By NICO SCAVELLA
Tribune Staff Reporter
THERE have been no reports of violence against United States agencies conducting relief efforts in Abaco following Hurricane Dorian, the US Embassy has said.
The embassy, on its official Twitter account, said both the United States Coast Guard and Customs & Border Protection have been unimpeded in their relief efforts.
Superintendent Brian Rolle, the officer-in-charge of the Central Detective Unit for the northern islands, also said he has heard no official reports of criminal activities in Abaco.
However, Supt Rolle noted that communication with officials in Abaco has been strained, if not impossible due to the monster storm's passage.
US officials also said information going in and coming out of Abaco has made it "difficult" to accurately speak to the situation on the ground.
Meanwhile, the US Coast Guard, on its official website, said it has saved 61 people and rescued four pets as of 10am Wednesday.
Additionally, US Coast Guard Vice Admiral Scott Buschman, in an interview with MSNBC, said the agency has conducted "a number" of medical evacuations.
VADM Buschman said the US Coast Guard currently has helicopters in the air; Customs and Border Protection has two helicopters in the air, he said. The agency's official website says it is conducting air operations from Andros.
According to the US Coast Guard's website, the agency also has 17 shallow-water rescue boat teams standing by to respond to Hurricane Dorian. Three US Coast Guard cutters are "actively engaged" in hurricane response efforts, the website said.
VADM Buschman, in his interview with MSNBC, said the US Coast Guard's response was planned weeks in advance of the Category 5 storm, and that the helicopters were "pre-staged".
"We've actually been flying into Abaco islands--this is our third day now," he said. "We got out there on Tuesday with a few of our helicopters that were pre-staged in The Bahamas. And I want to reiterate that we've been planning for this storm for several weeks now knowing that this was going to be a significant storm, maybe in The Bahamas, certainly in the United States and everywhere in between.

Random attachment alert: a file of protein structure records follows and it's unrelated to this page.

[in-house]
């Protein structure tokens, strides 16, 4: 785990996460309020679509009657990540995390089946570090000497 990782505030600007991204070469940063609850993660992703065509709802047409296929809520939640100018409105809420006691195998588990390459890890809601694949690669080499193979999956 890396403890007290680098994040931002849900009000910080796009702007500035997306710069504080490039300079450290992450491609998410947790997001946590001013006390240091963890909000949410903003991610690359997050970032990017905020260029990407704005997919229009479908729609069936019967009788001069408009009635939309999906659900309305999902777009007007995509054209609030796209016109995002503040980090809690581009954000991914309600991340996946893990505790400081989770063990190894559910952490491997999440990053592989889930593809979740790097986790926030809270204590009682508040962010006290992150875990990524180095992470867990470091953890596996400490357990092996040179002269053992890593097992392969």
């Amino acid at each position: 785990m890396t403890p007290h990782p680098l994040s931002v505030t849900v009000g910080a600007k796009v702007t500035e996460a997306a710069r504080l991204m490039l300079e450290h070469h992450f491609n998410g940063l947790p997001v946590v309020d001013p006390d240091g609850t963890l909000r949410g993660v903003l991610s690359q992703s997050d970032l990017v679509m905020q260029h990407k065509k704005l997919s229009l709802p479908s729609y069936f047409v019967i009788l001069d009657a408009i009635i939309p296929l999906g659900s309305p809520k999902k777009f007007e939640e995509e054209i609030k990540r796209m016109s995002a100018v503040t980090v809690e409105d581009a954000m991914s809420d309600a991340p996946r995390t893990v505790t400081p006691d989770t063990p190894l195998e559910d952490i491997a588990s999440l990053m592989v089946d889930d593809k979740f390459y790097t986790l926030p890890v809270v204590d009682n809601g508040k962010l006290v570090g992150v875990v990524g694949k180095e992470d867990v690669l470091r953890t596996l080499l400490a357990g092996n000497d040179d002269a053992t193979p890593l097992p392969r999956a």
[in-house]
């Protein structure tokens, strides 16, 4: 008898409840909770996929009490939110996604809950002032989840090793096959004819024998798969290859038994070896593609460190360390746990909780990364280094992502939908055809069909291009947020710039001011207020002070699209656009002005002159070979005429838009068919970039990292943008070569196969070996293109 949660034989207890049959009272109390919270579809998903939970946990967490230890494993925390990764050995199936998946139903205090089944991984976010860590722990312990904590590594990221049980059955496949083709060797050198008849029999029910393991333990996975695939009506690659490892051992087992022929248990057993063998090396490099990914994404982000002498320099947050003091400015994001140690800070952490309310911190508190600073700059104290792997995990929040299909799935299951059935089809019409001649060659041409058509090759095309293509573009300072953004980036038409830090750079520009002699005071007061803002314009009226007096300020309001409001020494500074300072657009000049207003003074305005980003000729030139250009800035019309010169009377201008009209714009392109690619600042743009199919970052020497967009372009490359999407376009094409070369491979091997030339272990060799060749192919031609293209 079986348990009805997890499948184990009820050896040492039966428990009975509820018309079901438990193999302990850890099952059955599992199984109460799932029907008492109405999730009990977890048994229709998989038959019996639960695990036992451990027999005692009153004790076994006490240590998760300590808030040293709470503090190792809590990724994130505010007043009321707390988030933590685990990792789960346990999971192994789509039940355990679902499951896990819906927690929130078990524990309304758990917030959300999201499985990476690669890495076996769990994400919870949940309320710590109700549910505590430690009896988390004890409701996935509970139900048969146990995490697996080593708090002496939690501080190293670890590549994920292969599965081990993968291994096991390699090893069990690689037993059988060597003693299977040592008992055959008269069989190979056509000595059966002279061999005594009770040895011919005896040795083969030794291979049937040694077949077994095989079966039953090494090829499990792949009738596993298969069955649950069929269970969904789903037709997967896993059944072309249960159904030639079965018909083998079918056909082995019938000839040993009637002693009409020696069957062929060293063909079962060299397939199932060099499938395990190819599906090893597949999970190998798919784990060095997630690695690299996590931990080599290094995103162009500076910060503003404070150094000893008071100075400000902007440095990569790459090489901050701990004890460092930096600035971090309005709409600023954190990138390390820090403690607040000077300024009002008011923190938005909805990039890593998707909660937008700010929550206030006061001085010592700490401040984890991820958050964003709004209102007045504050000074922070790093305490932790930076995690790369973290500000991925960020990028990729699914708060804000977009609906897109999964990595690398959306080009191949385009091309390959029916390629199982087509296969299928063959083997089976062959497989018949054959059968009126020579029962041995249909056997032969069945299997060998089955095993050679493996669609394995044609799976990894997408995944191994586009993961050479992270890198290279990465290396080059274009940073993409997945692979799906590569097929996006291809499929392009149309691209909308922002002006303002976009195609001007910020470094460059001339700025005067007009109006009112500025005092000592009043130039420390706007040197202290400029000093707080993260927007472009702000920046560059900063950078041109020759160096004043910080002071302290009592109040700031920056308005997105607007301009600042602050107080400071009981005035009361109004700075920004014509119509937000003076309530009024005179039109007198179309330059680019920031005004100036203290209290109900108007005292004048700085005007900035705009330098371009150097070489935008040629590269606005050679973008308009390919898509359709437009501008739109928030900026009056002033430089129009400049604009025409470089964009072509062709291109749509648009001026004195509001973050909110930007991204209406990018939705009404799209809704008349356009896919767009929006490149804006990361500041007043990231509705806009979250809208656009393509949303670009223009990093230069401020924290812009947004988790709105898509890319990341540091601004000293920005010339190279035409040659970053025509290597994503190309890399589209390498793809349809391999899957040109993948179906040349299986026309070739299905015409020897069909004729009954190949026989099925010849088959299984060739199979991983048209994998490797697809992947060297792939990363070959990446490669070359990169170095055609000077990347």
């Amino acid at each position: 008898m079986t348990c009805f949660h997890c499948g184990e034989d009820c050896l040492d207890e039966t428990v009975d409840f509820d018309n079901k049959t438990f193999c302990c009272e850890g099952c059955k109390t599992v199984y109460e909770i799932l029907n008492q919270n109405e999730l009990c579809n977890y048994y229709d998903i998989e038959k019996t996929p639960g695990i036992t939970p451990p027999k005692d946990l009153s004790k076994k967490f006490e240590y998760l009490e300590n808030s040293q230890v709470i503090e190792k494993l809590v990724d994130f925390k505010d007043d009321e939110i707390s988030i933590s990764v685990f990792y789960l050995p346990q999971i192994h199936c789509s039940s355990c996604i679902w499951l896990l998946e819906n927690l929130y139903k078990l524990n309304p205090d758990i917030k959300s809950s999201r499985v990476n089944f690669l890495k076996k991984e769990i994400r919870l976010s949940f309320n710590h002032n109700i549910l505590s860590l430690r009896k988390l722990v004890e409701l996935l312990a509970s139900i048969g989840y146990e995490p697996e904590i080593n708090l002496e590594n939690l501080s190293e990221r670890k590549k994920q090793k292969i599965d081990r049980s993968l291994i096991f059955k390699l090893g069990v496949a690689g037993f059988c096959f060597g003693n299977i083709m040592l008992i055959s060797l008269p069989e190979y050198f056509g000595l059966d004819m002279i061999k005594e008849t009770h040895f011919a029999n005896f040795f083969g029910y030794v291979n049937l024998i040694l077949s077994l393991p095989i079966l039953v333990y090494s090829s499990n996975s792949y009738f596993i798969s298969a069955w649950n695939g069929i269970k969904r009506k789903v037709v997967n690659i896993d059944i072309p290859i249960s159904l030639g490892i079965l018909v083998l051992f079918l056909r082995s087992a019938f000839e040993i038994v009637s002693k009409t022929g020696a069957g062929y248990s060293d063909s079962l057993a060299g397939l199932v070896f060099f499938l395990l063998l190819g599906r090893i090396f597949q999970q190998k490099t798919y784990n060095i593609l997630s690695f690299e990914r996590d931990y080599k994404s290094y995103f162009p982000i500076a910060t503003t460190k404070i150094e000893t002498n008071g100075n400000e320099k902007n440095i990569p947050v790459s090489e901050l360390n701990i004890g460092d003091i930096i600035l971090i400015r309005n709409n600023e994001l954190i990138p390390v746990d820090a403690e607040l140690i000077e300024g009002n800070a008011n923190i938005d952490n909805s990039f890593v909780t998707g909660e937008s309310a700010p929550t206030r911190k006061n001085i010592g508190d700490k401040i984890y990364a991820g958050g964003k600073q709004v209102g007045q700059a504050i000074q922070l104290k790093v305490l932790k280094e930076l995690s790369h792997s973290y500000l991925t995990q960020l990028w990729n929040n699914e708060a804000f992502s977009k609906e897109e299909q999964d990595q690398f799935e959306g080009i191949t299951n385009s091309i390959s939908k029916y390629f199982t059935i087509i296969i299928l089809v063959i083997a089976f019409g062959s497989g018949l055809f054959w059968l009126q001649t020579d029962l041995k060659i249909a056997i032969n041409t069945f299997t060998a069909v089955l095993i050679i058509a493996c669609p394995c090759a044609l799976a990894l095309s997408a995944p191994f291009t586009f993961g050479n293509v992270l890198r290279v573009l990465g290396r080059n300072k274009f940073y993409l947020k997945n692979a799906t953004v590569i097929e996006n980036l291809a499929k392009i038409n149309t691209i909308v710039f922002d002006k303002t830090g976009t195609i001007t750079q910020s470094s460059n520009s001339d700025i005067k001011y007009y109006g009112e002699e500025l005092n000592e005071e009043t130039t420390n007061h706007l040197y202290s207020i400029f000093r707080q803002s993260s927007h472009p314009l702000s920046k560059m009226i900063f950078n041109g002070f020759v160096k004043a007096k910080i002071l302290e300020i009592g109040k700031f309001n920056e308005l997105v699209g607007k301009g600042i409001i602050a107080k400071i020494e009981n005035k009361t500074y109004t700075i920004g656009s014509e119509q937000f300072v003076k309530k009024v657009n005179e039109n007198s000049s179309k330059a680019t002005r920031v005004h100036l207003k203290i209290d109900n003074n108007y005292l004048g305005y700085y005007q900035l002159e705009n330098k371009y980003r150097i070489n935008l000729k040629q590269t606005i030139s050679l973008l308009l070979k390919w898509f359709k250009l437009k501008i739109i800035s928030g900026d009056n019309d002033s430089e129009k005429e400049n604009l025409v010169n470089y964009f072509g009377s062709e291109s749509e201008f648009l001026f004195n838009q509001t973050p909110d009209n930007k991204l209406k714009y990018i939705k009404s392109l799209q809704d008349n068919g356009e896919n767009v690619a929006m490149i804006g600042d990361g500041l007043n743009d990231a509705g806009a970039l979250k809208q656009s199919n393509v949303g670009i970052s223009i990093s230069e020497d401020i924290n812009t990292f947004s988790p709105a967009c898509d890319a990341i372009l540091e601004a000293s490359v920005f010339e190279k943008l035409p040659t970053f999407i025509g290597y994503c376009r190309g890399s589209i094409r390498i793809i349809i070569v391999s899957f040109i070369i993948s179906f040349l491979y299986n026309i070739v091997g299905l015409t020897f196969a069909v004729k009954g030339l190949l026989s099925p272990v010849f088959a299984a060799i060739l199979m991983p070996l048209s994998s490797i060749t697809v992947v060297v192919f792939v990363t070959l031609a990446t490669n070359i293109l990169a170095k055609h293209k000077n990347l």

"So we've been planning for about two weeks. We had helicopters pre-positioned in The Bahamas at their request."
When asked how long he thinks the US Coast Guard will remain in The Bahamas to lend its assistance, VADM Buschman said: "That's hard to say right now.
"We're focused on search and rescue, assisting those that need help, finding those that need the most medical evacuation, prioritise them and get them to a higher level of care.
"…Today is the first day we've had good weather," he added. "Not only in the Abacos. We've been flying for two previous days but the weather hasn't been really great flying conditions. Today it's good flying conditions, it's good flying conditions in Grand Bahama island so it gives us an opportunity to get out there and really get a handle on what the level of devastation is and how many people need assistance."
VADM Buschman said he had the opportunity to conduct an overflight assessment of Abaco with Prime Minister Dr Hubert Minnis; Health Minister Dr Duane Sands; Public Works Minister Desmond Bannister, and other officials. He said the group was able to fly "the length" of the island.
He said the group saw "lots of destruction, lots of devastation throughout our flight".
"Parts of the devastation I saw yesterday were certainly as bad as any devastation I've seen in any storm I've ever flown over after the hurricane passes," VADM Buschman told MSNBC.
Officials from the United States Agency for International Development (USAID) said although information is limited due to its agents being unable to conduct on-the-ground assessments due to the inclement weather, it is currently focused on providing shelter, water, sanitation and hygiene to those affected by the storm. Additionally, an official from the US Department of State Bureau of Western Hemisphere Affairs said besides the US Coast Guard operations, the Federal Aviation Administration (FAA) is offering to assist in providing air traffic control for the impacted islands. That official said the State Bureau of Western Hemisphere Affairs is also "ready to respond" to whatever requests for other resources that may arise.